For all the euphoric butt in this set, there’s a but to come. Much of Jungle’s music seems to have been put together by a group of Synchronization Agents (Synchronization Agents are the people who land the Peloton commercials tapes). Towards the end of the set, Can’t Stop the Stars sounds like the title music of a BBC One celebrity tea time TV show: horns like triangles of cheese, strings like molasses , light voices. To give Jungle credit, however, the Zen-like lyrics urge the listener not to try and control the things they can’t.

The very consistency of Jungle can become the same. They operate within strict parameters: twin male falsettos, singing to vintage 70s sounds mixed with the laid-back delia sample of the Avalanches. As pleasant as it is, disruption becomes imperative. When rapper Bas appears on a video screen behind the band to sing Romeo, another single from the new album reminiscent of Jungle’s debt to Gorillaz, the aural change of scenery is a godsend.

When the keyboardist pulls out a flute on Bonnie Hill, the sheer enjoyment is out of proportion to the brevity of the solo. (If the album is doing well, they should really have a string section for the next tour.) On the very rare occasion that Lloyd-Watson and McFarland sing in their low register, as they do on the favorite track from the second album Casio, the set is recovering. Given the setting – of a crowd eager to dance over the past 18 months – what happens when Jungle plays Cherry, a minimal song from their second album, is somewhat counterintuitive. “You’ll never change me,” sulks the song moodily, “I was already changing.” The room bursts with joy.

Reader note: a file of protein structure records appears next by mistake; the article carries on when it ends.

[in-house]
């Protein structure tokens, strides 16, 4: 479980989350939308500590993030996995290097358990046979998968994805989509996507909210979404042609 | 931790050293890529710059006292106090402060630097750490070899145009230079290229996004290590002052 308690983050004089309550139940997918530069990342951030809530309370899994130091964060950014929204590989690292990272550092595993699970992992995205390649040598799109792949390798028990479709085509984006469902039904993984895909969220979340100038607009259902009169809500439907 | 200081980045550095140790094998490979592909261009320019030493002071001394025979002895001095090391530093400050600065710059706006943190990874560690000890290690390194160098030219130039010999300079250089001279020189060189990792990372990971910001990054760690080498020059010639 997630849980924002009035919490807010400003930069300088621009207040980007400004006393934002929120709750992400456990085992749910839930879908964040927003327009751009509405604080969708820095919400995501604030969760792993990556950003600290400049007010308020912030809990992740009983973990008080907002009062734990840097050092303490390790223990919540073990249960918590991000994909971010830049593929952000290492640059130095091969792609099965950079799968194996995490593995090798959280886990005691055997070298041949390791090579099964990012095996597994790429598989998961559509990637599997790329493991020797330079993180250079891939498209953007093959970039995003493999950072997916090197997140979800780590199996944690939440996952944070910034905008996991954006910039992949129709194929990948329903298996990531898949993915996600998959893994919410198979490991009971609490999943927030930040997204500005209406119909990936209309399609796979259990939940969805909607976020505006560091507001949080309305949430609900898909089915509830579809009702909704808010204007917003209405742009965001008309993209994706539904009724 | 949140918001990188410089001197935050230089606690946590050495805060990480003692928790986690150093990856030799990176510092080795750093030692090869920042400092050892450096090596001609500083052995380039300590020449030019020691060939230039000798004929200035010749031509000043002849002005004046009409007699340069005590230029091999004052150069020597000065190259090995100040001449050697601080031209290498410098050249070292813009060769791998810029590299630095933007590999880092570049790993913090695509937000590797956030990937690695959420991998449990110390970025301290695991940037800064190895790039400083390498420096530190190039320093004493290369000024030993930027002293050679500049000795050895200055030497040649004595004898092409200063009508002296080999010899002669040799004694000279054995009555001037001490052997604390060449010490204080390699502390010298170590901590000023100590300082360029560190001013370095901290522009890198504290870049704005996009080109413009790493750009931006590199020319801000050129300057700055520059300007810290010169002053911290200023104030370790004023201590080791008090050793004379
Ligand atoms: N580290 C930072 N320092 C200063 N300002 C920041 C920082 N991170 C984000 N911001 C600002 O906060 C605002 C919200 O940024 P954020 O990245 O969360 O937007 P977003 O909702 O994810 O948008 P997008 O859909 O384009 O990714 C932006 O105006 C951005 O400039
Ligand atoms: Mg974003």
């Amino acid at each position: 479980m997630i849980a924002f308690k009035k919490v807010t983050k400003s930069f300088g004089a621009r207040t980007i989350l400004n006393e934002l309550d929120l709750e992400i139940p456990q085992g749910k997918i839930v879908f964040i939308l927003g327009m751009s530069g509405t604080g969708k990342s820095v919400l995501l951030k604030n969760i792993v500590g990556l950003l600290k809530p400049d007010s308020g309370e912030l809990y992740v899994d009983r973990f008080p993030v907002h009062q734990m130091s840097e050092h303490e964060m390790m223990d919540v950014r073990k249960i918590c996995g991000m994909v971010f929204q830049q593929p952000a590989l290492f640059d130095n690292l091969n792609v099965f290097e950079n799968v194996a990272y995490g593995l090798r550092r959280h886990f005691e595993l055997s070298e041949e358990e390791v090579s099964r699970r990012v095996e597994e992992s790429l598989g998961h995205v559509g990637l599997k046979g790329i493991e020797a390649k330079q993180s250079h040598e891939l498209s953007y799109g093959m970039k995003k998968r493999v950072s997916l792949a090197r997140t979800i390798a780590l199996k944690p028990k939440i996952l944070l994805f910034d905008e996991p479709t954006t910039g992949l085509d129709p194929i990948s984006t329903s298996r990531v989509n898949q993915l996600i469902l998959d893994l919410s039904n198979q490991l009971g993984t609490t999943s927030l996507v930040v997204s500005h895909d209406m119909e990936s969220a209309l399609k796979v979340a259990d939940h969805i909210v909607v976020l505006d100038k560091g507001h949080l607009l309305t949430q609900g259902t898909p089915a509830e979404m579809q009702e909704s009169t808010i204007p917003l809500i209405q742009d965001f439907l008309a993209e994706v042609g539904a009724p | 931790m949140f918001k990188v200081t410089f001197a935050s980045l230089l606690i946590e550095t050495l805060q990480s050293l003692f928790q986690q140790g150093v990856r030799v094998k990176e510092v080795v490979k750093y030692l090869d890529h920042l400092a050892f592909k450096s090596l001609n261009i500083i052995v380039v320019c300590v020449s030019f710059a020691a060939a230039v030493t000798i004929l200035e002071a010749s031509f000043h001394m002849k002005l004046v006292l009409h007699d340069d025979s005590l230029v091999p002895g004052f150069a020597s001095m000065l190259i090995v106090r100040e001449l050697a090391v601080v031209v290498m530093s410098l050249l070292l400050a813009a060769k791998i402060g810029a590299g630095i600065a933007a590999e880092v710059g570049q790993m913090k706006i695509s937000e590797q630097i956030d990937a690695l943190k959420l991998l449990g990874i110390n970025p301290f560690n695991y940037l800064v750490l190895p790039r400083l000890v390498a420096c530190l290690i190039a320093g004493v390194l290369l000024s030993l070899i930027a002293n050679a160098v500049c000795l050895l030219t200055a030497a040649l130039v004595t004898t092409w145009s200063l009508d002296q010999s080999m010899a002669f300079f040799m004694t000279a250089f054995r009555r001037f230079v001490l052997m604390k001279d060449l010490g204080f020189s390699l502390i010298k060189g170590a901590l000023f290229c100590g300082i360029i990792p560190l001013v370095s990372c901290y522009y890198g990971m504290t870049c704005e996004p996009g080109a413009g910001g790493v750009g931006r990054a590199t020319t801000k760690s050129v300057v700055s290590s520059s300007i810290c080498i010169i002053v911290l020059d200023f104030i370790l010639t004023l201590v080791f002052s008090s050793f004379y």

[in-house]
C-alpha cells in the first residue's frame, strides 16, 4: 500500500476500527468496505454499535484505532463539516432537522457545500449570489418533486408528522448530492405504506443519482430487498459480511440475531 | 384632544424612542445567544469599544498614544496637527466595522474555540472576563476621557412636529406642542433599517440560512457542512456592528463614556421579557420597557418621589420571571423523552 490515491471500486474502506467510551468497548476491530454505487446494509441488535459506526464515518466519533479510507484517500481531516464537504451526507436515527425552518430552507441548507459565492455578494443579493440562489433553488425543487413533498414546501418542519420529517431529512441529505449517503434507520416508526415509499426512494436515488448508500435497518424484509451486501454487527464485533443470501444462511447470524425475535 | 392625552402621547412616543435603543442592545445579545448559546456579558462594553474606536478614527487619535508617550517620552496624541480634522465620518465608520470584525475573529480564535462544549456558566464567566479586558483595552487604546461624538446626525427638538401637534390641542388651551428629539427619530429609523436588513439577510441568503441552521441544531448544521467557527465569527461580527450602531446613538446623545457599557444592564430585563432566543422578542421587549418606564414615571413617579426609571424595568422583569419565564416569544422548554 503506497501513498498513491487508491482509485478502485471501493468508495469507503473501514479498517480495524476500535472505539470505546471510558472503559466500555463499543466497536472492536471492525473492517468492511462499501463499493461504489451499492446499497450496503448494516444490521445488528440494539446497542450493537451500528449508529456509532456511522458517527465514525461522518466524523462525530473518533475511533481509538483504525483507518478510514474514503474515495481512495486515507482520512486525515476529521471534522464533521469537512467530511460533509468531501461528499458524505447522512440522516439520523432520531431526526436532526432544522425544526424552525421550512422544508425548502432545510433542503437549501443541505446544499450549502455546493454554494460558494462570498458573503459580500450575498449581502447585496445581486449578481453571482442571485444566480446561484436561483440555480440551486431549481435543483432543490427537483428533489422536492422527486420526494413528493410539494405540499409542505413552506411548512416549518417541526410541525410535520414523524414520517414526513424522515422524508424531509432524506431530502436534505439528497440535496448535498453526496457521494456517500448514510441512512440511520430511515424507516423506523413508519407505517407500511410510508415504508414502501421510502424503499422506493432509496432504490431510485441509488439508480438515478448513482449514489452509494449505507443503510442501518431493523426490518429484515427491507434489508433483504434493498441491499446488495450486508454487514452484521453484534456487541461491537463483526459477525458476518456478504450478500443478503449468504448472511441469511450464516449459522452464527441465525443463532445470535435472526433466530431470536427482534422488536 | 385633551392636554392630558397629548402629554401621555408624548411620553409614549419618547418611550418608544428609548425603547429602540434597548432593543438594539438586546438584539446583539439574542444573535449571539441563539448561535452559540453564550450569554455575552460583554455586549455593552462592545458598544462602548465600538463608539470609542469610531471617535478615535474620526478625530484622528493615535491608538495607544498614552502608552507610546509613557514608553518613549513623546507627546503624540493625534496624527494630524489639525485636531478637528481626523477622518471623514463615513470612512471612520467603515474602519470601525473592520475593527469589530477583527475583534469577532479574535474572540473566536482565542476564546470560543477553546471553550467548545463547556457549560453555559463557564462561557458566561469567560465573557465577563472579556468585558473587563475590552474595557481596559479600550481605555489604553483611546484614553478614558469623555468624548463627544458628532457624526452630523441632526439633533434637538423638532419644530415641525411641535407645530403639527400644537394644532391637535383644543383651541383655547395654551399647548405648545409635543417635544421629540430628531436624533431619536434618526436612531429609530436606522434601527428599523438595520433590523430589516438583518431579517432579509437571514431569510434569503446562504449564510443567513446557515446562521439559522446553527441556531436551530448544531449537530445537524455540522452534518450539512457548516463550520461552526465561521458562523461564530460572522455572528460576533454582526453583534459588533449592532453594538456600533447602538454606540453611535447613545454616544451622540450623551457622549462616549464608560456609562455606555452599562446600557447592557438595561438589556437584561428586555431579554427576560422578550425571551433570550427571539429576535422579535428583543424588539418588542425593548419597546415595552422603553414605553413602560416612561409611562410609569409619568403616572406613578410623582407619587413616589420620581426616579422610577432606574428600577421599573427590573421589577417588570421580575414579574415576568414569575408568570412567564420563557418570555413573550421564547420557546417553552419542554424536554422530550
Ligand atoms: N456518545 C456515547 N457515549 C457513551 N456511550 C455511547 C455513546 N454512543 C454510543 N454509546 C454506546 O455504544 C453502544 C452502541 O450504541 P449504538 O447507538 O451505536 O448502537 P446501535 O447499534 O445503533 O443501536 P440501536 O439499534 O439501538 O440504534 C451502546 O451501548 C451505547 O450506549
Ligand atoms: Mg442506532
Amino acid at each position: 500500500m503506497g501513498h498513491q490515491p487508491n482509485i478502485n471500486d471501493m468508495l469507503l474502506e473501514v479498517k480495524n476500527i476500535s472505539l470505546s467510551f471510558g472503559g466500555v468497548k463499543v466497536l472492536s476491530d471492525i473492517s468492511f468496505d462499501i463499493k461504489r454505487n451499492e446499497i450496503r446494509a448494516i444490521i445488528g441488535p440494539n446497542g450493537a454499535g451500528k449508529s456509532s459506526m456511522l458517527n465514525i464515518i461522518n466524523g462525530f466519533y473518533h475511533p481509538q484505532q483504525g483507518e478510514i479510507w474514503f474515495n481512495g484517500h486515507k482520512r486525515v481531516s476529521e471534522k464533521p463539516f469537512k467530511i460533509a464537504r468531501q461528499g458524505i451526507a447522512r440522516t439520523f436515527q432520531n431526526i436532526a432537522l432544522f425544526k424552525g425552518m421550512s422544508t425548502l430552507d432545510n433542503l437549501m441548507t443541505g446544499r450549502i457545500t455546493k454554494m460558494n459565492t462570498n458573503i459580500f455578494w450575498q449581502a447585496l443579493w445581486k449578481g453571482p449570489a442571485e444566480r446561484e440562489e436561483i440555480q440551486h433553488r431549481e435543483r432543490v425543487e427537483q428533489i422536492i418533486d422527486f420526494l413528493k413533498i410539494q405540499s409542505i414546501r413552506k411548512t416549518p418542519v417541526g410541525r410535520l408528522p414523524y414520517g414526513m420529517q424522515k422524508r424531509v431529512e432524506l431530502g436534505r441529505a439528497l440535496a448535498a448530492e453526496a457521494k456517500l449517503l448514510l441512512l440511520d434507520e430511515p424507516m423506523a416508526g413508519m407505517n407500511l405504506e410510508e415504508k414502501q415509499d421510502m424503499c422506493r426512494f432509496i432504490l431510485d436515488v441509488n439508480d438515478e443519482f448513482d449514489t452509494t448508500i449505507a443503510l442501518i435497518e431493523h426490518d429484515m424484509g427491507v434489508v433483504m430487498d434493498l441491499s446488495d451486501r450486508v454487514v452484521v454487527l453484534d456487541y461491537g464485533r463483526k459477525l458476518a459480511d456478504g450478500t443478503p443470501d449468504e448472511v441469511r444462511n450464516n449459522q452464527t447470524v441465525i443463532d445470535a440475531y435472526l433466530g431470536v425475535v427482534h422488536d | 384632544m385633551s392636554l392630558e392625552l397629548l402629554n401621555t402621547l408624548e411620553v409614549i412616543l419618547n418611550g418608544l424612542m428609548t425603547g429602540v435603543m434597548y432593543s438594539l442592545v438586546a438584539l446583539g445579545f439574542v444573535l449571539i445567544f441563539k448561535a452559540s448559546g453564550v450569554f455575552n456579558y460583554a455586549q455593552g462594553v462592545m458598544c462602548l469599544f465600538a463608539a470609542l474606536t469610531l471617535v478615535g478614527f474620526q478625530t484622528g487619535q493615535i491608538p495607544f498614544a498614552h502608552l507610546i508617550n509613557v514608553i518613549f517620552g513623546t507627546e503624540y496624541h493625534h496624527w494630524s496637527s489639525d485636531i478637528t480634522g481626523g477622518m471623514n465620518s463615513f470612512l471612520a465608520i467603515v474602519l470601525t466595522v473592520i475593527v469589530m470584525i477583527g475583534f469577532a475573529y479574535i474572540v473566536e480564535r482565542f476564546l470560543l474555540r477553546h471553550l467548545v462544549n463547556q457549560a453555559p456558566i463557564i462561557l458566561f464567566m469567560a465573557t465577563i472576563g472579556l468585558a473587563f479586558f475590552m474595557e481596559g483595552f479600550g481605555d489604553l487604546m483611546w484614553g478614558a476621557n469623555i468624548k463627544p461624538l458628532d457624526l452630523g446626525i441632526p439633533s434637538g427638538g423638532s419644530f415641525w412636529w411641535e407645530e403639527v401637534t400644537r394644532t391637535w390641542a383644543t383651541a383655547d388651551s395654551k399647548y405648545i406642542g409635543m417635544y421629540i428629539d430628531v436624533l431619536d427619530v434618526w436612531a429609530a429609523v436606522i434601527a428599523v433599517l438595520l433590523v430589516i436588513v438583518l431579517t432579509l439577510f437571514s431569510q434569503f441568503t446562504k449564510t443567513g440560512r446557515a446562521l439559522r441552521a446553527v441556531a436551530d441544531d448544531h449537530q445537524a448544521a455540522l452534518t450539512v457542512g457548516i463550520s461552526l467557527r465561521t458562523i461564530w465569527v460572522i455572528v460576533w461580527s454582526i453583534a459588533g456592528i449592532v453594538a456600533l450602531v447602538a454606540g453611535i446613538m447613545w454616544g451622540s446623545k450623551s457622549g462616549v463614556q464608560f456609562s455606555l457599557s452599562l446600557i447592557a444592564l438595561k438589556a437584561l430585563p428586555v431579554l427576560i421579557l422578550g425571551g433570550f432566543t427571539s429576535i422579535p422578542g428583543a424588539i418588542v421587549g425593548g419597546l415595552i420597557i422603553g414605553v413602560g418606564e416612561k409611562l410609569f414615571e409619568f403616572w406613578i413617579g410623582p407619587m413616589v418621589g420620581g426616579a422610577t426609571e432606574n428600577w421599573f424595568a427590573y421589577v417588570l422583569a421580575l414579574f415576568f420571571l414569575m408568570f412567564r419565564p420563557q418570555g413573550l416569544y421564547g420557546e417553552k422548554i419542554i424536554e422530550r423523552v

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]]> 0 This Raspberry Pi musical Cyberdeck performs at live concerts Tue, 31 Aug 2021 16:11:48 +0000

We are no strangers to Raspberry pie-based on cyberdecks. We’ve actually seen quite a bit of it over the years, but it’s hands down the grooviest we’ve ever come across. Maker and musician Benjamin Caccia has created a Pi-based cyberdeck that comes with a keyboard, but not the kind you’d normally expect.

This has a piano keyboard and a synthesizer that can be used for live musical performances. This use case is not just theoretical. Caccia uses the Raspberry Pi Music Cyberdeck with his band, Big Time Kill.